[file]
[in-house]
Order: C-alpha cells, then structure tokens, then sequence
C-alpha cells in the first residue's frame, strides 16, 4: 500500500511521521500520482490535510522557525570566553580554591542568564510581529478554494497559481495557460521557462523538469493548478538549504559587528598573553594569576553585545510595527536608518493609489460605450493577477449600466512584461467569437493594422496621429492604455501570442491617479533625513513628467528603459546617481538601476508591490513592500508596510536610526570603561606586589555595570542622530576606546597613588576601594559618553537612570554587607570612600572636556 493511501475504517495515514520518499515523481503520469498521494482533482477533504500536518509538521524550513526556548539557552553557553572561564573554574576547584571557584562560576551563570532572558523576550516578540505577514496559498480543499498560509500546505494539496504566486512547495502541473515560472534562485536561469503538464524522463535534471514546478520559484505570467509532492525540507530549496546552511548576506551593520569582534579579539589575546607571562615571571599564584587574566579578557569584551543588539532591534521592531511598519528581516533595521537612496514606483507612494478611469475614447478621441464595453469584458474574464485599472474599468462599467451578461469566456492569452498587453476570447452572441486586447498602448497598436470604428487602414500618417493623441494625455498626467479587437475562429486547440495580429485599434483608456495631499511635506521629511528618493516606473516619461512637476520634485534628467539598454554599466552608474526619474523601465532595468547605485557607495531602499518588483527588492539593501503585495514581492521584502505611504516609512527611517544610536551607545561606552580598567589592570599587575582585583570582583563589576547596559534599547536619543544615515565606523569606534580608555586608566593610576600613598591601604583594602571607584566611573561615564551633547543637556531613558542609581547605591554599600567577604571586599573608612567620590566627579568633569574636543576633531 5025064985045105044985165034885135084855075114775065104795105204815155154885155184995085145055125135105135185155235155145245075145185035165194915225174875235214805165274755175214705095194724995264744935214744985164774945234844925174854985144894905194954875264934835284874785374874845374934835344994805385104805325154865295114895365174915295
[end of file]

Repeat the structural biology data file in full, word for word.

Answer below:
[in-house]
Order: C-alpha cells, then structure tokens, then sequence
C-alpha cells in the first residue's frame, strides 16, 4: 500500500511521521500520482490535510522557525570566553580554591542568564510581529478554494497559481495557460521557462523538469493548478538549504559587528598573553594569576553585545510595527536608518493609489460605450493577477449600466512584461467569437493594422496621429492604455501570442491617479533625513513628467528603459546617481538601476508591490513592500508596510536610526570603561606586589555595570542622530576606546597613588576601594559618553537612570554587607570612600572636556 493511501475504517495515514520518499515523481503520469498521494482533482477533504500536518509538521524550513526556548539557552553557553572561564573554574576547584571557584562560576551563570532572558523576550516578540505577514496559498480543499498560509500546505494539496504566486512547495502541473515560472534562485536561469503538464524522463535534471514546478520559484505570467509532492525540507530549496546552511548576506551593520569582534579579539589575546607571562615571571599564584587574566579578557569584551543588539532591534521592531511598519528581516533595521537612496514606483507612494478611469475614447478621441464595453469584458474574464485599472474599468462599467451578461469566456492569452498587453476570447452572441486586447498602448497598436470604428487602414500618417493623441494625455498626467479587437475562429486547440495580429485599434483608456495631499511635506521629511528618493516606473516619461512637476520634485534628467539598454554599466552608474526619474523601465532595468547605485557607495531602499518588483527588492539593501503585495514581492521584502505611504516609512527611517544610536551607545561606552580598567589592570599587575582585583570582583563589576547596559534599547536619543544615515565606523569606534580608555586608566593610576600613598591601604583594602571607584566611573561615564551633547543637556531613558542609581547605591554599600567577604571586599573608612567620590566627579568633569574636543576633531 5025064985045105044985165034885135084855075114775065104795105204815155154885155184995085145055125135105135185155235155145245075145185035165194915225174875235214805165274755175214705095194724995264744935214744985164774945234844925174854985144894905194954875264934835284874785374874845374934835344994805385104805325154865295114895365174915295